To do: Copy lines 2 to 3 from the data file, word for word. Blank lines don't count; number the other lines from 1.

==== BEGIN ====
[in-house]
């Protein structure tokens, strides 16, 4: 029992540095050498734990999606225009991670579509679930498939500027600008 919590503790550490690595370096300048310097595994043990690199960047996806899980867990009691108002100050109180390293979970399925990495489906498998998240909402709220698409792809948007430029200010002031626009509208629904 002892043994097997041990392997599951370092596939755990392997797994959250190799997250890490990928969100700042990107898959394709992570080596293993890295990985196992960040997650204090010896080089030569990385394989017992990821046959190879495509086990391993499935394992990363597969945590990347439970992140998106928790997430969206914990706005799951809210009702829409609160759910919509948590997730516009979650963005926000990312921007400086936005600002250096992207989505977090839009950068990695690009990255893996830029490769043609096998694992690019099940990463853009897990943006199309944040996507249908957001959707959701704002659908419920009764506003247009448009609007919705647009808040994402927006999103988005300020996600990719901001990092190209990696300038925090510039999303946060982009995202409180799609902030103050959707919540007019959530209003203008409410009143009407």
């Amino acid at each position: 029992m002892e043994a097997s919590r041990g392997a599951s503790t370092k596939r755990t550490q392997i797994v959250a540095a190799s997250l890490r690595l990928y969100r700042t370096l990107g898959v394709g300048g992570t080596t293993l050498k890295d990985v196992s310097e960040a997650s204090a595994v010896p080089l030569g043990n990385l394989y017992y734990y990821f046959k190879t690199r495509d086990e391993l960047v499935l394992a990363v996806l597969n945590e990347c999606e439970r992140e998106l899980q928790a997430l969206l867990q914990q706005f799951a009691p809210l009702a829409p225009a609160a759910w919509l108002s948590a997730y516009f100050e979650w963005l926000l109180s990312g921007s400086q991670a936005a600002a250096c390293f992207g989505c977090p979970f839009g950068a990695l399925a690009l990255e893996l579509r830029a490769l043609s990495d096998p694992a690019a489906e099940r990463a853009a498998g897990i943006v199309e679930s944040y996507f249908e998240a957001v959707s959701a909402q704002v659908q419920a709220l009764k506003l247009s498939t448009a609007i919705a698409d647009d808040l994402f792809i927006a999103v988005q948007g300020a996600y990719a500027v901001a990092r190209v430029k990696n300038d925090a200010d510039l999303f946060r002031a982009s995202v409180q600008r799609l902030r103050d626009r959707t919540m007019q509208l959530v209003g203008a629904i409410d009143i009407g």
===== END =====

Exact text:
């Protein structure tokens, strides 16, 4: 029992540095050498734990999606225009991670579509679930498939500027600008 919590503790550490690595370096300048310097595994043990690199960047996806899980867990009691108002100050109180390293979970399925990495489906498998998240909402709220698409792809948007430029200010002031626009509208629904 002892043994097997041990392997599951370092596939755990392997797994959250190799997250890490990928969100700042990107898959394709992570080596293993890295990985196992960040997650204090010896080089030569990385394989017992990821046959190879495509086990391993499935394992990363597969945590990347439970992140998106928790997430969206914990706005799951809210009702829409609160759910919509948590997730516009979650963005926000990312921007400086936005600002250096992207989505977090839009950068990695690009990255893996830029490769043609096998694992690019099940990463853009897990943006199309944040996507249908957001959707959701704002659908419920009764506003247009448009609007919705647009808040994402927006999103988005300020996600990719901001990092190209990696300038925090510039999303946060982009995202409180799609902030103050959707919540007019959530209003203008409410009143009407």
């Amino acid at each position: 029992m002892e043994a097997s919590r041990g392997a599951s503790t370092k596939r755990t550490q392997i797994v959250a540095a190799s997250l890490r690595l990928y969100r700042t370096l990107g898959v394709g300048g992570t080596t293993l050498k890295d990985v196992s310097e960040a997650s204090a595994v010896p080089l030569g043990n990385l394989y017992y734990y990821f046959k190879t690199r495509d086990e391993l960047v499935l394992a990363v996806l597969n945590e990347c999606e439970r992140e998106l899980q928790a997430l969206l867990q914990q706005f799951a009691p809210l009702a829409p225009a609160a759910w919509l108002s948590a997730y516009f100050e979650w963005l926000l109180s990312g921007s400086q991670a936005a600002a250096c390293f992207g989505c977090p979970f839009g950068a990695l399925a690009l990255e893996l579509r830029a490769l043609s990495d096998p694992a690019a489906e099940r990463a853009a498998g897990i943006v199309e679930s944040y996507f249908e998240a957001v959707s959701a909402q704002v659908q419920a709220l009764k506003l247009s498939t448009a609007i919705a698409d647009d808040l994402f792809i927006a999103v988005q948007g300020a996600y990719a500027v901001a990092r190209v430029k990696n300038d925090a200010d510039l999303f946060r002031a982009s995202v409180q600008r799609l902030r103050d626009r959707t919540m007019q509208l959530v209003g203008a629904i409410d009143i009407g």